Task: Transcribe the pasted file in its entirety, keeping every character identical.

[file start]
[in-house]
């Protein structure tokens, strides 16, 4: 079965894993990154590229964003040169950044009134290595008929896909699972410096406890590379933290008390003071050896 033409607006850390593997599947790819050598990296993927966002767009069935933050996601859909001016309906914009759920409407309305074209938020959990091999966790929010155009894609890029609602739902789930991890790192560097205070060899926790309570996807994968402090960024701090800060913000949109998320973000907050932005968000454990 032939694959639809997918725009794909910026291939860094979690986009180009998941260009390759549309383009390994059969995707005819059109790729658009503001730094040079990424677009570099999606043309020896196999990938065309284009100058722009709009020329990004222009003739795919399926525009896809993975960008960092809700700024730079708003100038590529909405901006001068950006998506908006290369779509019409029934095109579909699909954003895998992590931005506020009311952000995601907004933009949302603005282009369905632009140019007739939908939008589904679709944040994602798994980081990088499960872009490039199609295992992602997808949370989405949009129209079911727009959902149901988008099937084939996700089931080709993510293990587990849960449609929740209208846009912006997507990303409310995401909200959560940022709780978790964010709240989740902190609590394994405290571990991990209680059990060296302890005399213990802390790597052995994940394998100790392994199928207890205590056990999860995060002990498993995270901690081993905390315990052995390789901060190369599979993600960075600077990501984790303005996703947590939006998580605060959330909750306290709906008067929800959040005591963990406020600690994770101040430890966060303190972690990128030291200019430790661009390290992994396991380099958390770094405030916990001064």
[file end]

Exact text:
[in-house]
């Protein structure tokens, strides 16, 4: 079965894993990154590229964003040169950044009134290595008929896909699972410096406890590379933290008390003071050896 033409607006850390593997599947790819050598990296993927966002767009069935933050996601859909001016309906914009759920409407309305074209938020959990091999966790929010155009894609890029609602739902789930991890790192560097205070060899926790309570996807994968402090960024701090800060913000949109998320973000907050932005968000454990 032939694959639809997918725009794909910026291939860094979690986009180009998941260009390759549309383009390994059969995707005819059109790729658009503001730094040079990424677009570099999606043309020896196999990938065309284009100058722009709009020329990004222009003739795919399926525009896809993975960008960092809700700024730079708003100038590529909405901006001068950006998506908006290369779509019409029934095109579909699909954003895998992590931005506020009311952000995601907004933009949302603005282009369905632009140019007739939908939008589904679709944040994602798994980081990088499960872009490039199609295992992602997808949370989405949009129209079911727009959902149901988008099937084939996700089931080709993510293990587990849960449609929740209208846009912006997507990303409310995401909200959560940022709780978790964010709240989740902190609590394994405290571990991990209680059990060296302890005399213990802390790597052995994940394998100790392994199928207890205590056990999860995060002990498993995270901690081993905390315990052995390789901060190369599979993600960075600077990501984790303005996703947590939006998580605060959330909750306290709906008067929800959040005591963990406020600690994770101040430890966060303190972690990128030291200019430790661009390290992994396991380099958390770094405030916990001064």